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Cannibal Lecture

Cannibal Lecture

Ilana Mercer on reparations

Apartheid and the Atlantic slave trade have generated an endless, media-generated pretense of remorse, especially in America and Great Britain. Spectacle aside, the real motive is to define, and therefore control, the past by reading it as an aspect of present political aims. “[R]itual apologies,” argues Jeremy Black, author of “The Slave Trade,” “are moves in a political game that relies on “fatuous arguments about ‘closure’ [and] ‘resolution,’” but fails to reach closure, since the purpose of such policies is to keep the imagined wounds suppurating.

Plainly put, racial-grievance politics are levelled, in general, by Africans who were never enslaved or who were not born into apartheid, against Europeans who did not enslave or segregate them. Only in the West could such a vicarious cult of self-flagellation thrive. As I wrote in my book, Into the Cannibal’s Pot: Lessons for America From Post-Apartheid South Africa, “White South Africans are told to give up ancestral lands they are alleged to have stolen. Should not the relatives of cannibals who gobbled up their black brethren be held to the same standards?”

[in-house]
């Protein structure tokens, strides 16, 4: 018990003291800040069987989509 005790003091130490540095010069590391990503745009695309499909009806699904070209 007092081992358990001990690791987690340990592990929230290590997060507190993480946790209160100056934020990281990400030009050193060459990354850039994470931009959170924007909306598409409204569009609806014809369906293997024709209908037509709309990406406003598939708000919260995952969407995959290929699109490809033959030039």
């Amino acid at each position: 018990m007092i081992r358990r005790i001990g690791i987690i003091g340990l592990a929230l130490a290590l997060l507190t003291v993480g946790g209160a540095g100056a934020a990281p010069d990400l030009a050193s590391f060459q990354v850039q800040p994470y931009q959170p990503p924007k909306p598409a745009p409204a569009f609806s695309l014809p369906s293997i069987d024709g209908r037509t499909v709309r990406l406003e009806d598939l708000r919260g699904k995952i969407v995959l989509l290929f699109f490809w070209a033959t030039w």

Part of the problem is our ignorance of Southern African history. There was bitter blood on Bantu lands well before white settlers arrived. The Bantu were not indigenous to South Africa. They migrated there out of central Africa and, like the European settlers, used their military might to displace Hottentots, Bushmen and one another through internecine warfare. Continue reading

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ENDNOTES, May 2020

Endnotes, May 2020

In this edition: Bruckner’s Second Symphony, by Stuart Millson

Anton Bruckner (1824-96), organist, Wagnerphile and symphonist, has come to represent the pure, almost naive spirit of late-romanticism. From his earliest days in the Catholic church, to the splendid heights of his last two great achievements – the mighty Eighth and (unfinished) Ninth Symphonies – the composer was always outside the metropolitan tides and ways of music. Uncomfortable in fashionable Vienna and other Austro-German capitals, he was prone to bring a plate of cakes to the conductor’s door – to thank him for a great performance.